11. Aside from the LSA website, I know of no generally accessible database of CANs, but literally any upper year you ask will give theirs to you. However, as you'll be cautioned, much of the value in preparing a CAN is in actually organizing it yourself, not simply having it. I'm not sure what you mean by summary of cases. In effect, a CAN should provide what I imagine your friend to mean by a summary of cases. Though, the above caution applies here as well. Learning to summarize cases yourself is as important to learn as the substantive material in 1L. You'll forget nearly everything substantive that you learn. What's important is gaining the skills. To my knowledge, no classes are recorded by audio or video. You may be able to arrange recordings with your particular profs, but given how conversational some lectures can be, the profs may wish to have the entire class agree to being recorded. I find that the best way to improve my writing is to a) read good writing and b) try to emulate it. Maybe pick a topic or two that you are really interested in and try to write a persuasive blog-post about it. For example, if you're just fascinated by cyberbullying, you could write a post about something like the failure to adapt legal institutions to respond to the evolving context in which harassment occurs. Again, learning what you're writing isn't that important, but the process of reading quality writers and formulating your thoughts in a systematic fashion will serve you well. It has certainly helped me. Quoting advice I've given elsewhere: While it's not that hard to understand cases, it's not that easy to understand how everything fits together. Doing well on exams, IMO, tests more the latter than the former. I got the highest mark in multiple of my 1L classes (not trying to brag, just a fact), and it was largely because I spent so much time focussing on understanding the big picture. If you can find a room with huge whiteboards, they can be useful for helping you see everything and forces you to literally fit the concepts into the "bigger picture". In essence, my advice is to spend more time focussing on the big picture than the minute details. Once you have the picture developed, fill it with as many details as you can, but the order of priority should be understanding how things fit together, THEN figuring out the particular elements of each case/section. I do this by building flowcharts/checklists for the various units throughout the semester. As I have time to read cases closely, I will fill in these charts/checklists with particular details so I can draw analogies on the exam.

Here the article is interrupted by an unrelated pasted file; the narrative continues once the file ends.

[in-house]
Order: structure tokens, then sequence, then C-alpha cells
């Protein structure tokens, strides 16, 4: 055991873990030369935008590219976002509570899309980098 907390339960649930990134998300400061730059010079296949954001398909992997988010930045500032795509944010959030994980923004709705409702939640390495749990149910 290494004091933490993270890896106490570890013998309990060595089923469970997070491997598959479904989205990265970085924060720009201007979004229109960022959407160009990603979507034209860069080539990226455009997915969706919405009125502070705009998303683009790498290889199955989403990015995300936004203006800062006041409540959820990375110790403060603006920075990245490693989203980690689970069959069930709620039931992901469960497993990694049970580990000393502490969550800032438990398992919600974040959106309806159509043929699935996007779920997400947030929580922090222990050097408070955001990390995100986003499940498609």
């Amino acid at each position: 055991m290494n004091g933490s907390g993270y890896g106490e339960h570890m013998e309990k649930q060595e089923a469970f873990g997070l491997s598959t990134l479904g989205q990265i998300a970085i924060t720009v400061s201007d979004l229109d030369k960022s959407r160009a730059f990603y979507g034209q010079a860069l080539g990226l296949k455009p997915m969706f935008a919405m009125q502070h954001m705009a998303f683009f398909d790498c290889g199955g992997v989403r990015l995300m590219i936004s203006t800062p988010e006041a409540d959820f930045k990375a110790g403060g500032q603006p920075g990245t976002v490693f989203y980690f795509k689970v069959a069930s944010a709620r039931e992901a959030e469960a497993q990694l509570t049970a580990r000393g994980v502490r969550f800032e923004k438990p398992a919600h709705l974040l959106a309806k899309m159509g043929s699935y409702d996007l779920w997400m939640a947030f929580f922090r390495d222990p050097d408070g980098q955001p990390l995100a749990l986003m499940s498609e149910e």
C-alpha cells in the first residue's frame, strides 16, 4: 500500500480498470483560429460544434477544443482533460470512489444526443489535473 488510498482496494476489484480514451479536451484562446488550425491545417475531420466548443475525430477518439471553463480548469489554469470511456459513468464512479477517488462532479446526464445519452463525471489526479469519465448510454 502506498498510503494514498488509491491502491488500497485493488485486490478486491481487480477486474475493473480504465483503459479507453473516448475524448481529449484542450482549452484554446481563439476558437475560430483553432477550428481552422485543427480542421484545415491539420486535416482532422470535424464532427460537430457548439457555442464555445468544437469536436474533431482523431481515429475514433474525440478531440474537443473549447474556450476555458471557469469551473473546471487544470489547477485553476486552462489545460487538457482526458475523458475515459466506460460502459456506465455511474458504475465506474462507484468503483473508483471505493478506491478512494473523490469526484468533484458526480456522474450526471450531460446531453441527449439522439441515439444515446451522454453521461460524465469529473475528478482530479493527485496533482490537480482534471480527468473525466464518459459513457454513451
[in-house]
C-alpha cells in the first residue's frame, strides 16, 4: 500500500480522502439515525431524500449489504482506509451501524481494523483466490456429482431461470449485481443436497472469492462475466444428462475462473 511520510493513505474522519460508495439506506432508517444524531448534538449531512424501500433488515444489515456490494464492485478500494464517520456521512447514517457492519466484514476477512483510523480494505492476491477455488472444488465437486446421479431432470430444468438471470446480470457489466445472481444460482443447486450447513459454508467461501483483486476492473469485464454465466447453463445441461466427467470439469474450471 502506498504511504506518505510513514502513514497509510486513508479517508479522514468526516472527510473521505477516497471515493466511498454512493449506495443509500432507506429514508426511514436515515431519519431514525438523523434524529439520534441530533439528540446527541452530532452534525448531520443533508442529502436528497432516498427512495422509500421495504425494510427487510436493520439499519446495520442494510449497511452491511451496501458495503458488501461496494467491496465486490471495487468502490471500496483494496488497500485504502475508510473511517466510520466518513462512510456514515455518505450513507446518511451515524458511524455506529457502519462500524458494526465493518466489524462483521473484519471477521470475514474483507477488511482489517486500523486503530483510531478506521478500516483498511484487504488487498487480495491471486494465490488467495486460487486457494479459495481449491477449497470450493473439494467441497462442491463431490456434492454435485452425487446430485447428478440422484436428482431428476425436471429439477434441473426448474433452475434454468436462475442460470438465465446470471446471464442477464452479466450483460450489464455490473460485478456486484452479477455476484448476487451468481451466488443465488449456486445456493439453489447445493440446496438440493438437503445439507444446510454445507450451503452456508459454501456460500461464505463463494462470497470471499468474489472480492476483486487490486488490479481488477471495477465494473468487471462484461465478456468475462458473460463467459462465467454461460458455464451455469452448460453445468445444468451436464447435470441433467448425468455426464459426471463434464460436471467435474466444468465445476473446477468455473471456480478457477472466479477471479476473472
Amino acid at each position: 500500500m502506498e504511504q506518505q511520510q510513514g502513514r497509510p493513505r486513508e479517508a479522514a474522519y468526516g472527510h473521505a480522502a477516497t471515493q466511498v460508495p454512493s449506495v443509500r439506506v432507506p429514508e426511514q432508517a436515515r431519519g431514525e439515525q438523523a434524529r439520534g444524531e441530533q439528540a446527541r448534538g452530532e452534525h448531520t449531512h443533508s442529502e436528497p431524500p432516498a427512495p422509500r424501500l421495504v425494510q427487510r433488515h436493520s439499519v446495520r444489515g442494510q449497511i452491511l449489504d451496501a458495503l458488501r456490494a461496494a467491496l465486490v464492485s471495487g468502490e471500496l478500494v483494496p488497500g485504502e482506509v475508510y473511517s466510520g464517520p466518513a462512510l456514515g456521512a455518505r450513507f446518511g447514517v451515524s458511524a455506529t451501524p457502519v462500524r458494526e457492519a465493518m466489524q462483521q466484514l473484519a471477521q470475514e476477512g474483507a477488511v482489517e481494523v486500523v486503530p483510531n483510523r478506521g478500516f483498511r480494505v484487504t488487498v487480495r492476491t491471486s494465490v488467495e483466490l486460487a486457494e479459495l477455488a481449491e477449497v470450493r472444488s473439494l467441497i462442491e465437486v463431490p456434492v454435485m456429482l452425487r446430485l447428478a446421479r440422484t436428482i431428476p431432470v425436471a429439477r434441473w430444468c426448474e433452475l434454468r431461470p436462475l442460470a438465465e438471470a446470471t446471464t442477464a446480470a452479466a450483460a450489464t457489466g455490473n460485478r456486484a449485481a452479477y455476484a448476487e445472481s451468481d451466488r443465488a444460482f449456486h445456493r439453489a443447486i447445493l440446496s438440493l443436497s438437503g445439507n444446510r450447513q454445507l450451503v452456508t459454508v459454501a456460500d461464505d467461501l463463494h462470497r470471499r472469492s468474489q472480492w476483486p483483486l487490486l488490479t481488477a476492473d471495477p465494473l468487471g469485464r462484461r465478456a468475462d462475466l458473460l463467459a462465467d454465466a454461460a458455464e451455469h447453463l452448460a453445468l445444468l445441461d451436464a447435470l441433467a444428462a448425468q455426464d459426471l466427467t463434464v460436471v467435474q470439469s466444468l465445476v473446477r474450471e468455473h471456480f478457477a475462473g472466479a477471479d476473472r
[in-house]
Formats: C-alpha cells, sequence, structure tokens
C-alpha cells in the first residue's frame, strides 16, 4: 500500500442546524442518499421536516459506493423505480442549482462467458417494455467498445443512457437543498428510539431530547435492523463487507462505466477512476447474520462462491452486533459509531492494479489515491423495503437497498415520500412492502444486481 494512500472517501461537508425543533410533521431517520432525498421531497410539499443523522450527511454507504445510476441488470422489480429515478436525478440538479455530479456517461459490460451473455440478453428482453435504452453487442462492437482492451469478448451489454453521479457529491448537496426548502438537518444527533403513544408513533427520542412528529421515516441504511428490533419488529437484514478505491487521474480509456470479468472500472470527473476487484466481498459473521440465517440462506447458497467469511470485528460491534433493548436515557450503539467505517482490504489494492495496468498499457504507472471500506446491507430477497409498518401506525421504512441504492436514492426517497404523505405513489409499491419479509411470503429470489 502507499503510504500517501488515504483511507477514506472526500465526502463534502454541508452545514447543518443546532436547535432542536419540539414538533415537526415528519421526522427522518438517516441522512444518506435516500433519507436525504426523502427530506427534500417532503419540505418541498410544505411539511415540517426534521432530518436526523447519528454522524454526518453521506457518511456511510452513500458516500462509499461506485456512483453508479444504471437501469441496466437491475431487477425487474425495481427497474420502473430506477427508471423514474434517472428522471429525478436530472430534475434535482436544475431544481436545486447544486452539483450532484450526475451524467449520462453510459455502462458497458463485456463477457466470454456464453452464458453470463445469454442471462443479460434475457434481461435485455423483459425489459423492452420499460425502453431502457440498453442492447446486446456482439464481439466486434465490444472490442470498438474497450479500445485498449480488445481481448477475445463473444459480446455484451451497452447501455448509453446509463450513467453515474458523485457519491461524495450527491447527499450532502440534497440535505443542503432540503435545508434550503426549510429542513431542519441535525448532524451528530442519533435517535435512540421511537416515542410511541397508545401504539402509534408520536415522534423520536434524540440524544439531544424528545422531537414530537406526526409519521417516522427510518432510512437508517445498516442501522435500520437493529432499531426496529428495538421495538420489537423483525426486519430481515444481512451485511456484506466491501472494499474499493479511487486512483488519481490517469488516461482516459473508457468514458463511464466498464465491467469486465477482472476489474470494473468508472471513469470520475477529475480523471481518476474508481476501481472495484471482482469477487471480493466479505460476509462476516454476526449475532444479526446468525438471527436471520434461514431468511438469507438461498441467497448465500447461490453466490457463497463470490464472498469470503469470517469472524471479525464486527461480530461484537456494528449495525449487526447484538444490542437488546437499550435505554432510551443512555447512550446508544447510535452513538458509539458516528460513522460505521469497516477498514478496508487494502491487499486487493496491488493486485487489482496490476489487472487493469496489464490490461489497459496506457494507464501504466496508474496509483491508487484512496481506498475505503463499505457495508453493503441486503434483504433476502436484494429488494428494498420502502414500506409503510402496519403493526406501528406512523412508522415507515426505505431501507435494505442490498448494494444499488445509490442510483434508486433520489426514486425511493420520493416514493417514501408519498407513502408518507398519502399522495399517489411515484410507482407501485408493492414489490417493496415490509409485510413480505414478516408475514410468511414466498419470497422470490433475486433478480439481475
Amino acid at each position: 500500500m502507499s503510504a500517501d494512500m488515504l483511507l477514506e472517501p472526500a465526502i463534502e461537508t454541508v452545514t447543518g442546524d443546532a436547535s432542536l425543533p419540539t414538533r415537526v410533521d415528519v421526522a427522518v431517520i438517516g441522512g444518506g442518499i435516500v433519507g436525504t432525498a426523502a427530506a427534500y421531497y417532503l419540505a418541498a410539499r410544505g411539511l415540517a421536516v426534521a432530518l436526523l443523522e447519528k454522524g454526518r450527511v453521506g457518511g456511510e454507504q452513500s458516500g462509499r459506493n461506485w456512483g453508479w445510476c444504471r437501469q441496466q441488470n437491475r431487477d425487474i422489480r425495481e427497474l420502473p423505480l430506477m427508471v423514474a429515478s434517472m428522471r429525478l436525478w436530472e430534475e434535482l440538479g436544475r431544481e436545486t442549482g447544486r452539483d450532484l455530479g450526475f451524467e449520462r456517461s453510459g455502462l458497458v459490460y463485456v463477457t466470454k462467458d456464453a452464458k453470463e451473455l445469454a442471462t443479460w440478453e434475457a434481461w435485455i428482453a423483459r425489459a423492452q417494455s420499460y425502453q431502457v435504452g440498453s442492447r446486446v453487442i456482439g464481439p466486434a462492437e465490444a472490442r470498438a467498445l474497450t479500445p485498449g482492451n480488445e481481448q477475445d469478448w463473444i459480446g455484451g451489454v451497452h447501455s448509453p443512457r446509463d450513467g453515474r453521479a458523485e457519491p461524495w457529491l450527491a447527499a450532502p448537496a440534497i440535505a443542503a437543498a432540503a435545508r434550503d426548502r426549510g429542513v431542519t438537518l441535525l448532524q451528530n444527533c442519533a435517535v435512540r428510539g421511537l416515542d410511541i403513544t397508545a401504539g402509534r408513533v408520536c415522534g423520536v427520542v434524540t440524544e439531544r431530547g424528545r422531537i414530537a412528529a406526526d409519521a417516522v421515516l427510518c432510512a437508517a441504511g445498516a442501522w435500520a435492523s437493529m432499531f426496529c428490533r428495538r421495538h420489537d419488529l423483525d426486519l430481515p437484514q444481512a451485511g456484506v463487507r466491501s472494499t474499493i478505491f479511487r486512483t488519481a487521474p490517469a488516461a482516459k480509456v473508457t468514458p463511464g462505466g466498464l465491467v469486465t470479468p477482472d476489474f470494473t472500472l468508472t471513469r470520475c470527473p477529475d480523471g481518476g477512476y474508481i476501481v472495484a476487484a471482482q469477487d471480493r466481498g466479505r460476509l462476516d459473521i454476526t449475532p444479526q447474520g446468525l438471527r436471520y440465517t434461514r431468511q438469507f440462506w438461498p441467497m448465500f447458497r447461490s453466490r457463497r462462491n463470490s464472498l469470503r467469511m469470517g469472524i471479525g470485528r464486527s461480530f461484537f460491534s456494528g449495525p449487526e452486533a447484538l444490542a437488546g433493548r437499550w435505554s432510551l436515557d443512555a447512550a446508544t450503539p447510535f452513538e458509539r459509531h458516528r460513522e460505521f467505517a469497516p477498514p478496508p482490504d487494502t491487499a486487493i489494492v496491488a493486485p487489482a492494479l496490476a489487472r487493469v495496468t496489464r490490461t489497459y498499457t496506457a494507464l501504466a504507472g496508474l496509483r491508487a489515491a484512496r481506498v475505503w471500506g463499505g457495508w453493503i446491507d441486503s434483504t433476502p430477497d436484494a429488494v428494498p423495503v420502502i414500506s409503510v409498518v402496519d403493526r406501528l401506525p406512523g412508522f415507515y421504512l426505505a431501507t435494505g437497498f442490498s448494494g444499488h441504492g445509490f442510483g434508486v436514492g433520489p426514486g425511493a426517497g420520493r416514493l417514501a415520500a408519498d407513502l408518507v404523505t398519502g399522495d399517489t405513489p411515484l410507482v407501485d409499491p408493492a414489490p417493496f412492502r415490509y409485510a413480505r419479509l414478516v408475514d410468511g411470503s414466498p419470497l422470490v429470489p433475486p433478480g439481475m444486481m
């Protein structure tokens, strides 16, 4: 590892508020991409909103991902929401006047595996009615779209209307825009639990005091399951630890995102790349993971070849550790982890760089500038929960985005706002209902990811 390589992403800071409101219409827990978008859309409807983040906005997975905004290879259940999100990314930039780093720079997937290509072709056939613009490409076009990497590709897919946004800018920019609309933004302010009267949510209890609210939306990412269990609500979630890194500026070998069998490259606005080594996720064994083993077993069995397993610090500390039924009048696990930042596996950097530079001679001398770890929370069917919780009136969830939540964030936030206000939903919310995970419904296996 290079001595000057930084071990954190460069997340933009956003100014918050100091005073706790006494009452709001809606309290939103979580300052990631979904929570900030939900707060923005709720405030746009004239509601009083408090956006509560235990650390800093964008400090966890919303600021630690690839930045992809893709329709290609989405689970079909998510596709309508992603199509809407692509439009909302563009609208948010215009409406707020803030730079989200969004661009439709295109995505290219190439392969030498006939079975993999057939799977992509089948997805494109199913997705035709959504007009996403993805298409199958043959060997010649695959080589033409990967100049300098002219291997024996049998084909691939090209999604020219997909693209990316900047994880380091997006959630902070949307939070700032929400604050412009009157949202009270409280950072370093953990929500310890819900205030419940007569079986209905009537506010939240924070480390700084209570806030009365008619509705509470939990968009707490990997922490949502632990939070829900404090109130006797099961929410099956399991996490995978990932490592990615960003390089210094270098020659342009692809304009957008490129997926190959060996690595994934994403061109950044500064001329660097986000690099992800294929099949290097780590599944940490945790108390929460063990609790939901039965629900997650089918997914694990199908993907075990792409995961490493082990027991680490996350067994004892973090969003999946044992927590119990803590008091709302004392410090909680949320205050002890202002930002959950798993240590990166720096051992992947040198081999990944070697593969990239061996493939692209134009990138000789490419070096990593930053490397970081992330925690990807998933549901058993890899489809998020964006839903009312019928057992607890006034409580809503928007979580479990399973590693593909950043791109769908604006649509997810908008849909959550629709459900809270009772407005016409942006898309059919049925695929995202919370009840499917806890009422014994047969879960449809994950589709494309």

12. In my experience, you are able to get textbooks for *much* less than the estimated price by buying them used from upper years. I think I spent ~400-500 total for 1L.
  13. I was curious too, so I looked through my emails and found the one from Gloria. The requirements are quoted here: Dean’s List Awarded to the top 10% of students in each year based on GPA. Only grades received in Faculty of Law courses will be used in calculating GPA. Eligible students must have: a minimum GPA of 3.5; a minimum of 27 credits in Faculty of Law courses taken in the Fall/Winter terms and in the Spring/Summer terms immediately preceding the Fall/Winter terms; and a minimum of 18 credits in Faculty of Law courses graded on a letter grade scale. Award appears on student’s transcript. I take this to mean it requires 6 graded courses, at minimum. (6 * 3 = 18 assuming my math is not off)
  14. Do we know when the faculty posts the list on their website? It is presently still the 2018 list.
  15. Depends on the prof and time of year. Some profs are more helpful than others and some times of year they are busier than others. Some of them don't set rigid office hours but are easily available by appointment. During midterms/exams, office hours will invariably be busier than usual, but still easy to get in to. I find that the best way to have a productive conversation during office hours is to ensure I have compiled clear, narrow questions. It facilitates much more directed conversations and professors tend to be happier to help students who appear to be making efforts to learn rather than simply coming to them asking to be taught the entire course material. For example, I would not go to office hours simply asking for them to explain a topic. I would read about the topic, develop questions I had about it and go to them for clarification/discussion on specific issues I had.